This is the fundamental question of the nearly 15 years since the terrorist attacks on 9/11: Is America any safer? It’s the most honest way to ask about U.S. homeland security, and what Steven Brill raises in his recent cover story for The Atlantic. It isn’t “are we safe”—a standard that is unobtainable in a nation like the U.S. where the freedoms and flow of people, goods, and ideas are both a blessing and a vulnerability—but whether the country’s progress has outweighed its failures over this decade and a half. It is not a linear story; programs have been adopted and abandoned, money spent with no overriding planning, and priorities set less by risk assessments than by politics.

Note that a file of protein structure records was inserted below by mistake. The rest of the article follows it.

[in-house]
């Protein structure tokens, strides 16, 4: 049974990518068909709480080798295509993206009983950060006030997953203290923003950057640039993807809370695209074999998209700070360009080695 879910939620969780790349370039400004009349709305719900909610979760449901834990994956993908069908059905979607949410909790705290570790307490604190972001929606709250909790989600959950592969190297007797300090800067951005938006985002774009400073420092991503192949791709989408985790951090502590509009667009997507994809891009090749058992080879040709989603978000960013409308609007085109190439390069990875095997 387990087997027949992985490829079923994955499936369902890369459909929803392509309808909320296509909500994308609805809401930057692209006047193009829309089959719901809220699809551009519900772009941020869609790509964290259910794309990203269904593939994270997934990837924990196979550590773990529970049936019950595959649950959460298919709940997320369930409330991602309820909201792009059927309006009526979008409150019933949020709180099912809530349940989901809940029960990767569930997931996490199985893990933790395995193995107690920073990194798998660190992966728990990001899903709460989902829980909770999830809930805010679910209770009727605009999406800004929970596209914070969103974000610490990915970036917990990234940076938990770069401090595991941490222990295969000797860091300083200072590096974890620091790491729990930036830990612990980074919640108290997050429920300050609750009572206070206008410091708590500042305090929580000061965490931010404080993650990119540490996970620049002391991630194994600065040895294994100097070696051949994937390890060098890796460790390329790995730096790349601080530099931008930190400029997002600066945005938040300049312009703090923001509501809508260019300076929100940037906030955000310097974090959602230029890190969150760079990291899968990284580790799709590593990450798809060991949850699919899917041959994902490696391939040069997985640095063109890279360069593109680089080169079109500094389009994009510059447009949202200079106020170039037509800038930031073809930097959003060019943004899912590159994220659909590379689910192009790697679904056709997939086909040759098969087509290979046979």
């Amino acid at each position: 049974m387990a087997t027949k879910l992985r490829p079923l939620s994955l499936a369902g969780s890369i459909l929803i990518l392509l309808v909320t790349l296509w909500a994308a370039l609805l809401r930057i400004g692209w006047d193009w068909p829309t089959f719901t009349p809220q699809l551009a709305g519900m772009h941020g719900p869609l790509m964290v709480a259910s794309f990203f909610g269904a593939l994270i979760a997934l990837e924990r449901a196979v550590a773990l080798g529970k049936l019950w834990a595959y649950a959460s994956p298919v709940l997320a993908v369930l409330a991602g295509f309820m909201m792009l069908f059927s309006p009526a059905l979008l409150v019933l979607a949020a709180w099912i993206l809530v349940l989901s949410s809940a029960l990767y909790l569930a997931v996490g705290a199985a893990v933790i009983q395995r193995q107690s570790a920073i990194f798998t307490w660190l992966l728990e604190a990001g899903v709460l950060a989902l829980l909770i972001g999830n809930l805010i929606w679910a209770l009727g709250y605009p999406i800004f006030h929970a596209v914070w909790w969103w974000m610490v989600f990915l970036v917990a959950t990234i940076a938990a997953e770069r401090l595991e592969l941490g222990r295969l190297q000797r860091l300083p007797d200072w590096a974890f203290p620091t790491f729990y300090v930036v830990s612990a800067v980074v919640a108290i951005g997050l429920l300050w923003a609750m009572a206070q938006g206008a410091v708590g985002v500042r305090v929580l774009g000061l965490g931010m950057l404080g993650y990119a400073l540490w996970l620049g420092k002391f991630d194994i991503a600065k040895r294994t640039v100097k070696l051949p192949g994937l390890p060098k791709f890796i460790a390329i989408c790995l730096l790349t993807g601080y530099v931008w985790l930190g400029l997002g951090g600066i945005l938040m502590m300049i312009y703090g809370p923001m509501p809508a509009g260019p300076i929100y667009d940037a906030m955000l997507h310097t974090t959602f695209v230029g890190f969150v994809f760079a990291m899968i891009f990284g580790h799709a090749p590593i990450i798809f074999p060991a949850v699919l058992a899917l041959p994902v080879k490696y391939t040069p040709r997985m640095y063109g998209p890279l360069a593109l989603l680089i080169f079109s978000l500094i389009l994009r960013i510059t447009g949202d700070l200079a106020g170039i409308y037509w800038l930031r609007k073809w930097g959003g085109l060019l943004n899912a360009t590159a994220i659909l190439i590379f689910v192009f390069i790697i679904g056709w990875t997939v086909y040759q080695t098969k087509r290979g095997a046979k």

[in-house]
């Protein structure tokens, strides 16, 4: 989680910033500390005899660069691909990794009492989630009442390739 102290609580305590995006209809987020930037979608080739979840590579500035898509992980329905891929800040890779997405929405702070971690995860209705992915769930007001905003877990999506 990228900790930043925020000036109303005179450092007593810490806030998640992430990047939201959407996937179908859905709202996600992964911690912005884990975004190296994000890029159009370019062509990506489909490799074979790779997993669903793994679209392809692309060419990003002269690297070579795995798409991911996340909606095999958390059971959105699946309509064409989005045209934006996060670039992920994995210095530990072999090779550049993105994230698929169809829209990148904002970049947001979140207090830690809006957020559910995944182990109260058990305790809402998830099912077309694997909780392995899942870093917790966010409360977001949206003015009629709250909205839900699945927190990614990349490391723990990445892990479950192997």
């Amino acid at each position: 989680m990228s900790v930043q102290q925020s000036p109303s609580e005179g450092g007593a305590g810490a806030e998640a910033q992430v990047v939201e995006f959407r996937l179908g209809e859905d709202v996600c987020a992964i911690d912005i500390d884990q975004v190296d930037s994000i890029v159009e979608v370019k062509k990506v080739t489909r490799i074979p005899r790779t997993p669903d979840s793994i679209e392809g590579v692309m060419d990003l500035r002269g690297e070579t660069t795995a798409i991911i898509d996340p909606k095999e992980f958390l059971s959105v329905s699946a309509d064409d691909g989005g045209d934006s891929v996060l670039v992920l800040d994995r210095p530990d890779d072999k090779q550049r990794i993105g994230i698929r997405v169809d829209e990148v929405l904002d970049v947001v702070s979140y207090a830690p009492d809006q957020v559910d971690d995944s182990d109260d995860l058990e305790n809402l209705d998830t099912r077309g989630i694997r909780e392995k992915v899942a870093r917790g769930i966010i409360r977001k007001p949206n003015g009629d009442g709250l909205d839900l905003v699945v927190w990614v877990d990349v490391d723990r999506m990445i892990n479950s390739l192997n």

But this question is just one piece of a much broader picture, one that includes two often-ignored aspects of homeland-security assessments: The homeland, which encompasses state and local responders, and the home, the preparedness and response capabilities every citizen can build into their daily lives. The questions for those audiences are different.
For first responders facing all manner of mayhem and all sorts of harms, the daily question is: “Are we safer from what, exactly?” For them, recent adaptations to new threats are not the result of al-Qaeda or ISIS. If 9/11 is homeland security’s genesis, then Hurricane Katrina in 2005 was its course correction. It taught security experts that a nation so focused on stopping one specific threat was unprepared to stop an American city from drowning. The deaths in New Orleans and surrounding areas were not deaths by destruction; the hurricane itself killed few. It was death by negligence.